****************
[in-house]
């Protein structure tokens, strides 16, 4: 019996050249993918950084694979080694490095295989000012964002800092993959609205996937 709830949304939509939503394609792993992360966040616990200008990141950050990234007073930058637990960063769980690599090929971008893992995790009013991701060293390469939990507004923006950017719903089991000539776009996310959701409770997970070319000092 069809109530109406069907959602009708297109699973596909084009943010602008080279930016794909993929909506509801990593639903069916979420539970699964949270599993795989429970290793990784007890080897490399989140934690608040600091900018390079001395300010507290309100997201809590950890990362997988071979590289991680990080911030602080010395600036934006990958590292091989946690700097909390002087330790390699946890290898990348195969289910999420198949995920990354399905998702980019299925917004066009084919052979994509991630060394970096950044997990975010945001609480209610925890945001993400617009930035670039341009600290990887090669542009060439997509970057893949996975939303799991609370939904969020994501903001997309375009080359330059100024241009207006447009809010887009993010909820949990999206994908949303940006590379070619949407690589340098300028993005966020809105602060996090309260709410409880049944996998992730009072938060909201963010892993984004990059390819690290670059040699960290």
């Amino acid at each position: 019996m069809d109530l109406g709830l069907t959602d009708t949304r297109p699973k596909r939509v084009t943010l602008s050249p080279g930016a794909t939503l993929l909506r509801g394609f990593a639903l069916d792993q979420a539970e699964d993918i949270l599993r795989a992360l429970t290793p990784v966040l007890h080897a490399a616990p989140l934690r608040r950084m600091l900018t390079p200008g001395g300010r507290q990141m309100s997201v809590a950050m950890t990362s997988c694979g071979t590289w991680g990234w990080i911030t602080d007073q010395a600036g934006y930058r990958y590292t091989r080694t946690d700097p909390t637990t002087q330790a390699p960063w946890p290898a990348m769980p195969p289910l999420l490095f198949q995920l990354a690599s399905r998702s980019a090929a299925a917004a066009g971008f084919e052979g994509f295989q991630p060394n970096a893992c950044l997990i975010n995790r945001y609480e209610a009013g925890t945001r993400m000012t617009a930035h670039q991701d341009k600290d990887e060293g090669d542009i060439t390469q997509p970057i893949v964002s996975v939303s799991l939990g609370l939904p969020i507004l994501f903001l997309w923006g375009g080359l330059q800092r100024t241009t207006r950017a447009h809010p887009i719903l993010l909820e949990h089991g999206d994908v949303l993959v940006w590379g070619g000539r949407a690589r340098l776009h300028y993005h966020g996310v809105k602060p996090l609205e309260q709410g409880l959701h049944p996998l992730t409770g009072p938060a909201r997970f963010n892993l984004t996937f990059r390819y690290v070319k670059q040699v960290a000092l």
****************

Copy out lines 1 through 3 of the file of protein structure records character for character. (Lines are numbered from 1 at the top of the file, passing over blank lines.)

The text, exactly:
[in-house]
């Protein structure tokens, strides 16, 4: 019996050249993918950084694979080694490095295989000012964002800092993959609205996937 709830949304939509939503394609792993992360966040616990200008990141950050990234007073930058637990960063769980690599090929971008893992995790009013991701060293390469939990507004923006950017719903089991000539776009996310959701409770997970070319000092 069809109530109406069907959602009708297109699973596909084009943010602008080279930016794909993929909506509801990593639903069916979420539970699964949270599993795989429970290793990784007890080897490399989140934690608040600091900018390079001395300010507290309100997201809590950890990362997988071979590289991680990080911030602080010395600036934006990958590292091989946690700097909390002087330790390699946890290898990348195969289910999420198949995920990354399905998702980019299925917004066009084919052979994509991630060394970096950044997990975010945001609480209610925890945001993400617009930035670039341009600290990887090669542009060439997509970057893949996975939303799991609370939904969020994501903001997309375009080359330059100024241009207006447009809010887009993010909820949990999206994908949303940006590379070619949407690589340098300028993005966020809105602060996090309260709410409880049944996998992730009072938060909201963010892993984004990059390819690290670059040699960290």
């Amino acid at each position: 019996m069809d109530l109406g709830l069907t959602d009708t949304r297109p699973k596909r939509v084009t943010l602008s050249p080279g930016a794909t939503l993929l909506r509801g394609f990593a639903l069916d792993q979420a539970e699964d993918i949270l599993r795989a992360l429970t290793p990784v966040l007890h080897a490399a616990p989140l934690r608040r950084m600091l900018t390079p200008g001395g300010r507290q990141m309100s997201v809590a950050m950890t990362s997988c694979g071979t590289w991680g990234w990080i911030t602080d007073q010395a600036g934006y930058r990958y590292t091989r080694t946690d700097p909390t637990t002087q330790a390699p960063w946890p290898a990348m769980p195969p289910l999420l490095f198949q995920l990354a690599s399905r998702s980019a090929a299925a917004a066009g971008f084919e052979g994509f295989q991630p060394n970096a893992c950044l997990i975010n995790r945001y609480e209610a009013g925890t945001r993400m000012t617009a930035h670039q991701d341009k600290d990887e060293g090669d542009i060439t390469q997509p970057i893949v964002s996975v939303s799991l939990g609370l939904p969020i507004l994501f903001l997309w923006g375009g080359l330059q800092r100024t241009t207006r950017a447009h809010p887009i719903l993010l909820e949990h089991g999206d994908v949303l993959v940006w590379g070619g000539r949407a690589r340098l776009h300028y993005h966020g996310v809105k602060p996090l609205e309260q709410g409880l959701h049944p996998l992730t409770g009072p938060a909201r997970f963010n892993l984004t996937f990059r390819y690290v070319k670059q040699v960290a000092l």